Upgrade of Java Quiz: Reading Comprehension

People all over the world are preparing for the start of the year 2000. For some, it means fixing computers so that they read the year correctly. For others, it means planning for what the new century and the new millennium may bring. In the Judean foothills of Israel, it means a very busy time for the Antiquities Authority's antitheft unit as they try to prevent robbers from stealing ancient artifacts.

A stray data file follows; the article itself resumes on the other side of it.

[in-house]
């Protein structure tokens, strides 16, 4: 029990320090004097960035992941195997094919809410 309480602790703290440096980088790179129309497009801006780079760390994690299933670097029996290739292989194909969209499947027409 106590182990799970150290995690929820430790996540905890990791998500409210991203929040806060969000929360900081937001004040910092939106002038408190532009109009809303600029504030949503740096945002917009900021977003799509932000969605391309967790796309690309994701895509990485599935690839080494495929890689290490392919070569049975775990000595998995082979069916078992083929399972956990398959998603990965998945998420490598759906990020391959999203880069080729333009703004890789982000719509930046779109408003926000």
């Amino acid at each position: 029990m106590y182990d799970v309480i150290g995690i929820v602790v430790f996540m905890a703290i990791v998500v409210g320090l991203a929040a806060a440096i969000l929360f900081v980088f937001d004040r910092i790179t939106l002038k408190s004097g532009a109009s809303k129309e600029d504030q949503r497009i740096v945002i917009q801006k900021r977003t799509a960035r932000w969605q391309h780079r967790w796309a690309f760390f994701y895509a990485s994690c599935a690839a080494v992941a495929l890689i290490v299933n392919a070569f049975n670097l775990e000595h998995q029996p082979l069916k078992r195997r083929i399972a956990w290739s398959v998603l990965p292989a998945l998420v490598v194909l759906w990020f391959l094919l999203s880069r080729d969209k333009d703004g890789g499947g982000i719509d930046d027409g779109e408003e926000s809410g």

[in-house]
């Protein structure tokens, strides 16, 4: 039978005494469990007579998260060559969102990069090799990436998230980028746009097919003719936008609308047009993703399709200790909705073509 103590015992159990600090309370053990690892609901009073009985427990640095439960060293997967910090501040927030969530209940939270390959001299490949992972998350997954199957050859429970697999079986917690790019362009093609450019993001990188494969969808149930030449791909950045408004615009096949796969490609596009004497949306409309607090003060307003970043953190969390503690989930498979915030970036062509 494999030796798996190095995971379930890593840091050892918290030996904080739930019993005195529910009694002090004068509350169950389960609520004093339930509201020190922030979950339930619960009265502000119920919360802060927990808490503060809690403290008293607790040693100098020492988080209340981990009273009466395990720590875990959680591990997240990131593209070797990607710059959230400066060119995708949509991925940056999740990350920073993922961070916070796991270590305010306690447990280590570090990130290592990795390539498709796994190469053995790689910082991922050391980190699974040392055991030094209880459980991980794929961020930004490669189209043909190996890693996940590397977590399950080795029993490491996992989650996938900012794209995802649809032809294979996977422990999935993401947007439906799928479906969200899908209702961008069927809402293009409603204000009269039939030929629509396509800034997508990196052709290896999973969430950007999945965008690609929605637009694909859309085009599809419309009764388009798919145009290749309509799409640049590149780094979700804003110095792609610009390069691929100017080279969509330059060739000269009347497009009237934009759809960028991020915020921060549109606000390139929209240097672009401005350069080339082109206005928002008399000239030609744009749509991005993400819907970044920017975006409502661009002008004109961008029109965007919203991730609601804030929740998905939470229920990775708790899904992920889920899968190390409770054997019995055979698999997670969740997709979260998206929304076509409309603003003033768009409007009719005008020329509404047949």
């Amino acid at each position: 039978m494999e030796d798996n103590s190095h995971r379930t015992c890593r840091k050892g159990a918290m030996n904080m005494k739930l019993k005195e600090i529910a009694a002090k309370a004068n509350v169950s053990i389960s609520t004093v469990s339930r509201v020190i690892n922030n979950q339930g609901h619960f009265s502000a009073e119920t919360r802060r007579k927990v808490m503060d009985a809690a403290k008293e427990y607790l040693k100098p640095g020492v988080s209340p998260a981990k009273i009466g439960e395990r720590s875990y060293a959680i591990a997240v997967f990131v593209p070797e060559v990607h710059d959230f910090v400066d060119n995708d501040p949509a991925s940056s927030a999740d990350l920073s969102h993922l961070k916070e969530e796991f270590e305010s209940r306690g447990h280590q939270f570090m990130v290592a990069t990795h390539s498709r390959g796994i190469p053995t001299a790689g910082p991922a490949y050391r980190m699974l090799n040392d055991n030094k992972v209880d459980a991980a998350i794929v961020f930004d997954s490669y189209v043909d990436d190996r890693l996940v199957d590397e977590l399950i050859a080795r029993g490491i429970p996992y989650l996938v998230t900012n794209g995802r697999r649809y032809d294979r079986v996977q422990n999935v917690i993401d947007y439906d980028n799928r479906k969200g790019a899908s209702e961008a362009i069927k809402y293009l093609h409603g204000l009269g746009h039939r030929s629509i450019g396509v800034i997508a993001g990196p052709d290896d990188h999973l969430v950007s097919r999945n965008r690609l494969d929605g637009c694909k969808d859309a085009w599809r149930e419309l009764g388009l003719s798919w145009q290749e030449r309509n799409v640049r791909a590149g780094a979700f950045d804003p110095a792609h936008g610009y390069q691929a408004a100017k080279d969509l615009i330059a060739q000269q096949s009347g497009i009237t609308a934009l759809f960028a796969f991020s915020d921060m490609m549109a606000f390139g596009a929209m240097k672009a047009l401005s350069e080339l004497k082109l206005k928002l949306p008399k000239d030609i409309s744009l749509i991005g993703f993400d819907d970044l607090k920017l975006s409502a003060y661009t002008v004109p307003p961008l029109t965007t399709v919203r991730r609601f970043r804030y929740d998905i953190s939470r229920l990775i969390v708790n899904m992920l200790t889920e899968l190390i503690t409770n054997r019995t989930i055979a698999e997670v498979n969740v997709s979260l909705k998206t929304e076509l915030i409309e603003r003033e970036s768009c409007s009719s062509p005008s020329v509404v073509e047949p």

Why should the millennium increase the number of thefts from acheological sites? The reason is that many people are celebrating the year 2000 as 2000 years since the birth of Jesus. (Actually, the calendar we use dates Jesus' birth as the year 1, so the new millennium will not start until 2001.) Jesus, the central figure of Christianity, lived in what many Christians refer to as the Holy Land, which includes the Judean Hills. Today, there are thousands of archeological sites in these hills that date from the time when Jesus lived. As the millennium approches, artifacts from that time and place increase in value since many tourists are interested in buying these artifacts as souvenirs. Thieves dig up ancient graves and buildings looking for artifacts, destroying the sites and the record of an important time in world history.

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